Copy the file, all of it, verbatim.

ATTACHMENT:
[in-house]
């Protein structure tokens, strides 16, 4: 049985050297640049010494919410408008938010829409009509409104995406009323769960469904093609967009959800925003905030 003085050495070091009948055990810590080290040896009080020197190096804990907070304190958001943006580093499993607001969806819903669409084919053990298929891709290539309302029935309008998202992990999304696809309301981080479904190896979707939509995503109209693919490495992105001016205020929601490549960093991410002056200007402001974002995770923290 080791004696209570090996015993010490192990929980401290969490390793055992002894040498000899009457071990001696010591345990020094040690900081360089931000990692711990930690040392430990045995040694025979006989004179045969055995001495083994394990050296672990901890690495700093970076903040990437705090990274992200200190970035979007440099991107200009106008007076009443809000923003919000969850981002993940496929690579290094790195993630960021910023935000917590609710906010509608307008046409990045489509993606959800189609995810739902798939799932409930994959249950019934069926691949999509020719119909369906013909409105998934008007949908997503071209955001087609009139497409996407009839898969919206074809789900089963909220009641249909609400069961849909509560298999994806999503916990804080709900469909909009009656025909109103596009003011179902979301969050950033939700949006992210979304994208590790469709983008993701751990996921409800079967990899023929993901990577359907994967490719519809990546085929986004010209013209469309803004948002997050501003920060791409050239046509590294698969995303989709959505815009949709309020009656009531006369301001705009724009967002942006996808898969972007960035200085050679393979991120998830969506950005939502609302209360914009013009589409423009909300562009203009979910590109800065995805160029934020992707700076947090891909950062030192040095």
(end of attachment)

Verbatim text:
[in-house]
């Protein structure tokens, strides 16, 4: 049985050297640049010494919410408008938010829409009509409104995406009323769960469904093609967009959800925003905030 003085050495070091009948055990810590080290040896009080020197190096804990907070304190958001943006580093499993607001969806819903669409084919053990298929891709290539309302029935309008998202992990999304696809309301981080479904190896979707939509995503109209693919490495992105001016205020929601490549960093991410002056200007402001974002995770923290 080791004696209570090996015993010490192990929980401290969490390793055992002894040498000899009457071990001696010591345990020094040690900081360089931000990692711990930690040392430990045995040694025979006989004179045969055995001495083994394990050296672990901890690495700093970076903040990437705090990274992200200190970035979007440099991107200009106008007076009443809000923003919000969850981002993940496929690579290094790195993630960021910023935000917590609710906010509608307008046409990045489509993606959800189609995810739902798939799932409930994959249950019934069926691949999509020719119909369906013909409105998934008007949908997503071209955001087609009139497409996407009839898969919206074809789900089963909220009641249909609400069961849909509560298999994806999503916990804080709900469909909009009656025909109103596009003011179902979301969050950033939700949006992210979304994208590790469709983008993701751990996921409800079967990899023929993901990577359907994967490719519809990546085929986004010209013209469309803004948002997050501003920060791409050239046509590294698969995303989709959505815009949709309020009656009531006369301001705009724009967002942006996808898969972007960035200085050679393979991120998830969506950005939502609302209360914009013009589409423009909300562009203009979910590109800065995805160029934020992707700076947090891909950062030192040095």